Community Radio Poised for a Big Comeback as Activists Free the Airwaves
Tuesday, 17 April 2012 11:30 By Mike Ludwig, Truthout
For several years, Luis Avila produced an acclaimed youth radio show in the Phoenix, Arizona, area that tackled everything from Latino-American culture to immigration reform, teen pregnancy and the fight to ensure undocumented students can receive college scholarships. Avila’s show, “El Break,” went off the air three years ago after the station that hosted Avila and his friends as guests ran out of money and was sold. After unsuccessfully looking for another host station, Avila and a coalition of immigrant rights groups decided to work toward launching their own community radio station to put “El Break” back on the air and provide more programs to serve their community, but federal regulators have not approved any lower-power FM radio stations – the non-commercial kind used exclusively by nonprofit groups and governments to serve a local area – in more than a ten years. But that’s all about to change.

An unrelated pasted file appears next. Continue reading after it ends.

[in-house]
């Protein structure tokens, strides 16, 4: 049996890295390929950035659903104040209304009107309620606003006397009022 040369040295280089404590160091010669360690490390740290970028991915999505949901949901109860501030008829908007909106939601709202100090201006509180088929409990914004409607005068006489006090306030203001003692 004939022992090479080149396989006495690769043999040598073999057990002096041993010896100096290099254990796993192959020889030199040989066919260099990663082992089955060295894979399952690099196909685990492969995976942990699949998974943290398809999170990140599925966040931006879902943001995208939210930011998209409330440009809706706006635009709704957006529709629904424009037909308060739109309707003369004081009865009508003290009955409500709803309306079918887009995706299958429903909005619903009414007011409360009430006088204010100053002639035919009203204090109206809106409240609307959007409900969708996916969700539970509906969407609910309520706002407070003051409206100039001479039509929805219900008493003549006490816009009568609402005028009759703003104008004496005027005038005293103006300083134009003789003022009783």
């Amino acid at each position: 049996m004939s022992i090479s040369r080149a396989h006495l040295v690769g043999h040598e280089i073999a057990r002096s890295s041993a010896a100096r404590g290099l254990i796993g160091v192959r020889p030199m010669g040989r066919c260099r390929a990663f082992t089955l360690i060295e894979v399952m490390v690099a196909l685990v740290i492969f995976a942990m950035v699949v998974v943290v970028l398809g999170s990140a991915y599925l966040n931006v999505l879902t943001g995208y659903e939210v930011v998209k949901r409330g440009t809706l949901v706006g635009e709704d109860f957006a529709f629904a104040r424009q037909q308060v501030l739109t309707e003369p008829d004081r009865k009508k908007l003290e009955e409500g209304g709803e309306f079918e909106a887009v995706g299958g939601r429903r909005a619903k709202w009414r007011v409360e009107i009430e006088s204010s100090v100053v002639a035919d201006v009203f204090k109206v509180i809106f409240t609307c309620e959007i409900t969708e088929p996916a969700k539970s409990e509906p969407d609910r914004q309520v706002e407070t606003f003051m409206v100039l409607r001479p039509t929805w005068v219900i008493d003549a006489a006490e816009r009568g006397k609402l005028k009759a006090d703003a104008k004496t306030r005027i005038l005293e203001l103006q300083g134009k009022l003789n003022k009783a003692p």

After a decade-long grassroots campaign waged by community radio advocates, the Federal Communications Commission (FCC) is preparing to make room on the airwaves for hundreds of new low-power stations across the country. Avila said the opportunity comes at a crucial time. His community has suffered while living under the watch of rogue Sheriff Joe Arpaio and dealing with the harsh realities of tough anti-immigrant laws recently passed in Arizona.
“We have seen more and more harassment and intimidation of all Spanish-speaking families, not only of undocumented families, so we saw a need of doing more outreach to communities,” Avila told reporters in a recent press conference.